The 1975

10:01 PM

Stepping into a headline slot with barely a fortnight’s notice requires a band with nerves of steel, as well as a back catalogue extensive and beloved enough to mend festival goers’ wounded hearts instantly. Thankfully, one such band exists just over the Pennines – Manchester’s The 1975.

And that’s roughly how many hits they have! Just in the opening minutes of their set, they unleashed the delectable ‘Chocolate’, the track which catapulted them into the limelight almost a decade ago. With sensual vocals and a groovily sluicing melody hook, any fears that may have lingered about the band’s last-minute appointment were quickly assuaged. The equally melodic ‘Love Me’ slithered out on the night air like an intoxicating breeze, drawing the crowd into a slowly swaying malaise, entirely captivated by the band’s alluring demeanour. Swaggering along in his perfectly tailored suit, frontman Matty Healy casts an impressive figure, who manages to pull sensual hip swings off with far more grace than most! With the perfect balance of well-crafted pop melodies with earworm-creating hooks, and enough self aggrandisement to fill ten of the Main Stage East, there can have been no better choice to fill those ever-so-large shoes of a headliner. Hats off to you, The 1975!


7:17 PM

If electro-pop at its very finest is what you had planned on ordering for tea tonight, then Bastille are just the treat you need! From the very opening moments, vocalist Dan Smith’s ethereal, echoing vocals glide out over infinitely danceable synth-heavy beats, that mean you can’t help but sway along to the heavy thump of the bass.

The set was packed with more hits than you can shake a stick at – from the low, swinging groove of ‘Good Grief’, to the sunny disposition of ‘survivin’, the entire band looked as though they were having just as much fun as the audience! Smith looked as though he was in the midst of an intense sugar rush, as he went jumping around from a platform over the drums, down to the front of the stage and back again, and then to lounging elegantly on a recliner chair in front of the kit, all in less than 30 seconds!

However, his efforts paid off, and the entire set felt like one exclusive dance party – so much so that the gang vocals in new track ‘Shut Off The Lights’ felt like a karaoke moment, with the lyrics pasted in huge letters across the back of the stage. Even the incredible backing vocalists (whose supreme talents cannot be overlooked!) joined in the party, bringing even more buzzing energy to the stage. As if things needed another gear, the plinking xylophone melody of ‘Rhythm of The Night’ set a night of raving ahead off in style, and the closing number – which was, of course, their huge smash-hit ‘Pompeii’ – felt positively biblical. It’s going to be a fun night ahead now, that’s for sure!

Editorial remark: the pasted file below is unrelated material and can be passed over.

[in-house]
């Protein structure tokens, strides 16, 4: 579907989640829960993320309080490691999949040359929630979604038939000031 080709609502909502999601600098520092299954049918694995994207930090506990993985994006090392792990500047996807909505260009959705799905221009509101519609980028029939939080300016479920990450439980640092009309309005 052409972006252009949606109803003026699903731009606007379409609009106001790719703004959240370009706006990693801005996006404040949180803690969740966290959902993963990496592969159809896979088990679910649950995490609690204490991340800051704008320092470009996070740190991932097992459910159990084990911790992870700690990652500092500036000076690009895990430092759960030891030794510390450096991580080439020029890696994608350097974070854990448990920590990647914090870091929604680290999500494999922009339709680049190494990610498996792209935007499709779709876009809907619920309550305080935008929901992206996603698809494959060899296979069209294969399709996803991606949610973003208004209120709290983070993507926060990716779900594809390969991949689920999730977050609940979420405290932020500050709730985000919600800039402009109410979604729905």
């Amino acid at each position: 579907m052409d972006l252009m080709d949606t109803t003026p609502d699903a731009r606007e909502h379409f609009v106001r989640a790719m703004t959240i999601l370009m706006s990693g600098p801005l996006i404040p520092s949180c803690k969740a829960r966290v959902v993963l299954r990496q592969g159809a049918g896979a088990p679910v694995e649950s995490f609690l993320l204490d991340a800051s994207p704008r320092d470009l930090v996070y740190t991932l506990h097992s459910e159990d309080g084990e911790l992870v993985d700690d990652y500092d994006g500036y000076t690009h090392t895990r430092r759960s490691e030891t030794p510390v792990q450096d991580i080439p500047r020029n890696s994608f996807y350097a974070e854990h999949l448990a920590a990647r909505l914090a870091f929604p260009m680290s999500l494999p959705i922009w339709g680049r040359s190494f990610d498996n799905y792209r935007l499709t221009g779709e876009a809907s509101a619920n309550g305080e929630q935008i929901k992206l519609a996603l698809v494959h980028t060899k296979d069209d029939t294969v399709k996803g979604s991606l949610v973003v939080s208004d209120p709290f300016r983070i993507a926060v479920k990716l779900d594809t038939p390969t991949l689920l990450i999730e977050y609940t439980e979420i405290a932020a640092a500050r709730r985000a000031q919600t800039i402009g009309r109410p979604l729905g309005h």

5:58 PM

Never has the word ‘cacophony’ been more appropriate to describe the eclectic madness of a band than when it is attributed to Bristolians LICE. Taking to the BBC Introducing Stage as though it was a headline slot, they treated the assembled crowd to a tumult of thrashing melodies, interwoven with straining, politically-charged spoken word lyricism that was just penetrable enough to keep you hooked into the mania.

Whipping up the first circle pit of the day with an Introducing stage crowd is no mean feat, but those in attendance felt almost as though they had been caught in a whirlwind, and found themselves almost involuntarily thundering along with a recklessness that bordered on insanity.

If you want a taste of just what that head-spinning experience was like, then take a long listen to ‘Conveyor’. With a bassline that fizzes deep in your chest, vocals that climb and fall all over the track, and a chorus that descends into absolute unbridled chaos, it is about as close as you can get to feeling the mind-bending madness of LICE live-and-in-colour.


5:57 PM

Winning over a crowd instantly is an oft-aspired-to goal for bands breaking into the alternative scene, but rarely has that been achieved as completely as Warrington-based rockers Crawlers did at the opening of their set on the Festival Republic Stage! Their penchant for great big stonking chorus lines filled with infectious energy made them an instant hit with the crowd, and meant they had the entire tent bouncing along before they had even completed one number!

Another of Crawlers’ many charms in their unflinching lyrical candour. Tracks like ‘Hush’ put the tumultuous emotions caused by anxiety microscope, examining them with a dry venom and punk rock bite that threads its way through each and every one of their tracks. Each verse built into a throttling chorus that stamped and snarled with a vicious power – the phrase ‘girl power’ feels far too infantile a statement for these renegades- this is WOMAN power at work.

As if that wasn’t enough, Crawlers broke the mould even further with a brilliantly delivered stunt; of all the badass ways to announce the drop of your debut album, producing a huge banner from seemingly nowhere and stringing it across the stage is about as infinitely cool as they come!

By the time the penultimate track came around, a fierce chorus of voices and a sea of glittering lighters joined the band in their melancholic grandeur – ‘Come Over Again’? Don’t mind if I do!


5:14 PM